BARGAINING FOR BACK PAY
Generally, there is only one way to get back pay. You have to file a grievance, charge or some other allegation against management and, absent settlement, get an authorized neutral, such as an arbitrator, to order back pay. But there is another way. The union can make a bargaining demand for back pay and negotiate to get it. Here is how that would work.
Assume that management violates some employees’ rights in a personnel action with the result that but for that violation the employees would have received more money. Maybe they would have been assigned more overtime work, greater travel reimbursements, a large incentive award, etc. Also assume that for whatever reason the union did not file a grievance to get the employees the money they were unjustly denied. Perhaps they did not file because they missed a grievance deadline, did not have the evidence they needed when the filing deadline was reached, did not have the money to pay for an arbitration, wrongly evaluated the case, etc.
FLRA case law gives the union the right the next time it goes to a bargaining table to make a proposal that those harmed employees now be given back pay pursuant to a negotiated agreement. IN NAGE, 38 FLRA 928 (1990) the union made this proposal, “Proposal V: The Employer will make whole any bargaining unit employee who otherwise would have been entitled to receive overtime premium pay, but did not as a result of the Employer’s decision to unilaterally change its overtime practices.” The Authority held it was negotiable after pointing out that the agency head has just as much authority to award back pay when the criteria of the Act are met as an arbitrator or judge. “An ‘appropriate authority,’ within the meaning of the Back Pay Act, includes, among others, a court, the Authority, an arbitrator, and the head of an agency or another agency official to whom such authority has been delegated. 5 C.F.R. 550.803.” The union negotiators would merely be asking that official, or his/her representative at the bargaining table, to make that determination as to some personnel action that occurred in the past.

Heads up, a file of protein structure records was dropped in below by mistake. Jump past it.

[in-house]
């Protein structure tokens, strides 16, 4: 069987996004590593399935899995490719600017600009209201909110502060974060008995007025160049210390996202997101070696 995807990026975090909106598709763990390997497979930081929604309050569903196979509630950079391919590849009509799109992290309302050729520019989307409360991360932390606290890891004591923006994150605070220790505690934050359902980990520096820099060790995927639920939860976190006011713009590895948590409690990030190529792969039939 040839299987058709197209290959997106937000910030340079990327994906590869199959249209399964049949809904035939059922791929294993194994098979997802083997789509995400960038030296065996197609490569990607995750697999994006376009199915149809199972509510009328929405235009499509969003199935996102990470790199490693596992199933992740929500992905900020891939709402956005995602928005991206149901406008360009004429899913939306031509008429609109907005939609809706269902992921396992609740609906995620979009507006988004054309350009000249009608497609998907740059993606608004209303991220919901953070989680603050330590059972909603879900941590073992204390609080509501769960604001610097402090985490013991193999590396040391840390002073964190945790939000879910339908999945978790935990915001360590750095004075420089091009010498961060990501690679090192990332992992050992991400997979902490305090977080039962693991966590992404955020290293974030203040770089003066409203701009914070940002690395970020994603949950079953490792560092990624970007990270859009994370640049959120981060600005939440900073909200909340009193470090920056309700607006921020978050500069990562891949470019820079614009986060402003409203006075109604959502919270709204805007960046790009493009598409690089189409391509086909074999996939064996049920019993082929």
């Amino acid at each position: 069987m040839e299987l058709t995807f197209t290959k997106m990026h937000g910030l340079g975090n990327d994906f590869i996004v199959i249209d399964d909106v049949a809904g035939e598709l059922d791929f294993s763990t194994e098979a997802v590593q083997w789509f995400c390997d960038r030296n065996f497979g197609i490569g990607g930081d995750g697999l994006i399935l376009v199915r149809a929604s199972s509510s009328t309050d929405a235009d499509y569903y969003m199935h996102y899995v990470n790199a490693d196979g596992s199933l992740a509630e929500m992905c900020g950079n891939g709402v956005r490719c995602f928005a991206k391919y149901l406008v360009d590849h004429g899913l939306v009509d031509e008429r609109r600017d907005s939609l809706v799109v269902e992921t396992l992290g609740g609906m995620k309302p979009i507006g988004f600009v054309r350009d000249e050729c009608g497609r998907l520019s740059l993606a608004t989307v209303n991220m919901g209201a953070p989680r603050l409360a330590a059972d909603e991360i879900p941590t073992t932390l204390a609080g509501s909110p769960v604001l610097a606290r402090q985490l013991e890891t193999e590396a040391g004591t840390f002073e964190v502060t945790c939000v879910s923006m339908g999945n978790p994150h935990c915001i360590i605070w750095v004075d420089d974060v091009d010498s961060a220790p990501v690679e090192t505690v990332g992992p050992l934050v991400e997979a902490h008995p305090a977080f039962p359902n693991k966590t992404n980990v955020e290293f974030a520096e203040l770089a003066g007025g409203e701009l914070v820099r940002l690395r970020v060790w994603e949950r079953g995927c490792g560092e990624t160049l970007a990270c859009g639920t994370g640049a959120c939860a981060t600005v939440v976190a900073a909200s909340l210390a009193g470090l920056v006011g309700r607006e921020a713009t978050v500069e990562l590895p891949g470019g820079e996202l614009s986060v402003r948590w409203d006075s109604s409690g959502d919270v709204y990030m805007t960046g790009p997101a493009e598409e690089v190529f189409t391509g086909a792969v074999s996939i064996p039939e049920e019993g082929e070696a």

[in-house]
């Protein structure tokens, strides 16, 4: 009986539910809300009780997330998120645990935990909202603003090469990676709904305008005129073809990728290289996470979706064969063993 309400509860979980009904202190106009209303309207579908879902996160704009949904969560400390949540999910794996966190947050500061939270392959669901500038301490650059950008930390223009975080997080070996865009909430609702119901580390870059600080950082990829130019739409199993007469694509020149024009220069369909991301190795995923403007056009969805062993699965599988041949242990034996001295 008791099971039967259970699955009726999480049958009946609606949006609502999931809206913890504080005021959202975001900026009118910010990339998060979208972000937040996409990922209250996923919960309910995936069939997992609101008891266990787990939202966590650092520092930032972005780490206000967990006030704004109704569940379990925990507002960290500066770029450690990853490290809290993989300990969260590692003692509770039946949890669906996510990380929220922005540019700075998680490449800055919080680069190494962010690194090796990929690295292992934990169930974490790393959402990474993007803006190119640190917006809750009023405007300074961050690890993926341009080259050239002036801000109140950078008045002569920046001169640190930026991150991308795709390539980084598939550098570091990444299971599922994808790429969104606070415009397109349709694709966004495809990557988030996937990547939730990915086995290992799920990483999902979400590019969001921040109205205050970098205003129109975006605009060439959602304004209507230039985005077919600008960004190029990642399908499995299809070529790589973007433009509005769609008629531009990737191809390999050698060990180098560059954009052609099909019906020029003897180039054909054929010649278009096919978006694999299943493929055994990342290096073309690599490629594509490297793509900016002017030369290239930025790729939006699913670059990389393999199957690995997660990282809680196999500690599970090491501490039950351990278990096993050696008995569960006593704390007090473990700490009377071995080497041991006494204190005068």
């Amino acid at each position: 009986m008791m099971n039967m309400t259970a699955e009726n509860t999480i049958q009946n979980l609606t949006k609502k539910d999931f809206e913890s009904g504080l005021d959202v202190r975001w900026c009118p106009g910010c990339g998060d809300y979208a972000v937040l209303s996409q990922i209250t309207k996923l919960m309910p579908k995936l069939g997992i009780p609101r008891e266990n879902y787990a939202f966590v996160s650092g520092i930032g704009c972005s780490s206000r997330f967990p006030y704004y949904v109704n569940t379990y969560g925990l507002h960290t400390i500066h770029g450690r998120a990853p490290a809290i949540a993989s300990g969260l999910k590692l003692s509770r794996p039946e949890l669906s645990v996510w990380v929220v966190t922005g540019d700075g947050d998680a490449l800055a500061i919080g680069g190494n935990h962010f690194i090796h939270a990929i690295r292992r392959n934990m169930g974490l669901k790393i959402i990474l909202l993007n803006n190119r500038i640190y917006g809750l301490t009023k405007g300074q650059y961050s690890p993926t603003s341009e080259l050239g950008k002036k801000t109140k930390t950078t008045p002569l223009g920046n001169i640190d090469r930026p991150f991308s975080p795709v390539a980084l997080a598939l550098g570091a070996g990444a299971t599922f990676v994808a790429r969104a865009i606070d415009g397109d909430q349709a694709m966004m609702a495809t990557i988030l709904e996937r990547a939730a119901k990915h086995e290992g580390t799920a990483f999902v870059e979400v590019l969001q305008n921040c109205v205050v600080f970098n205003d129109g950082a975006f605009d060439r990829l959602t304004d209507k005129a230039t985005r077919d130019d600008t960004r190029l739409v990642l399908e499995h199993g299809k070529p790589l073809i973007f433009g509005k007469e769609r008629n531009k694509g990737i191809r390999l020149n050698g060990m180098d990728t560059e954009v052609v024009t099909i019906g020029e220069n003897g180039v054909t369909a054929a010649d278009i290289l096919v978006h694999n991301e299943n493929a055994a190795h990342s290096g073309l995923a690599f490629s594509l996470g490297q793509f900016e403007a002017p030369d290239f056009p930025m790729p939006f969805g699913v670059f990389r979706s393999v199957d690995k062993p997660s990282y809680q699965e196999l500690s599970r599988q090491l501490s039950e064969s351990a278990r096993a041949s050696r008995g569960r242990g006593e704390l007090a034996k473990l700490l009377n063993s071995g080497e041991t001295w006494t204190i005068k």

Of course, the proposal would have to relate to the scope of the issue on the bargaining table. If the agency was proposing a mid-term change about sign-in/sign-out procedures, it likely would not be appropriate to make a back pay demand in connection with an overtime case. But nothing stops the union from waiting until term negotiations arise to make the back pay demand.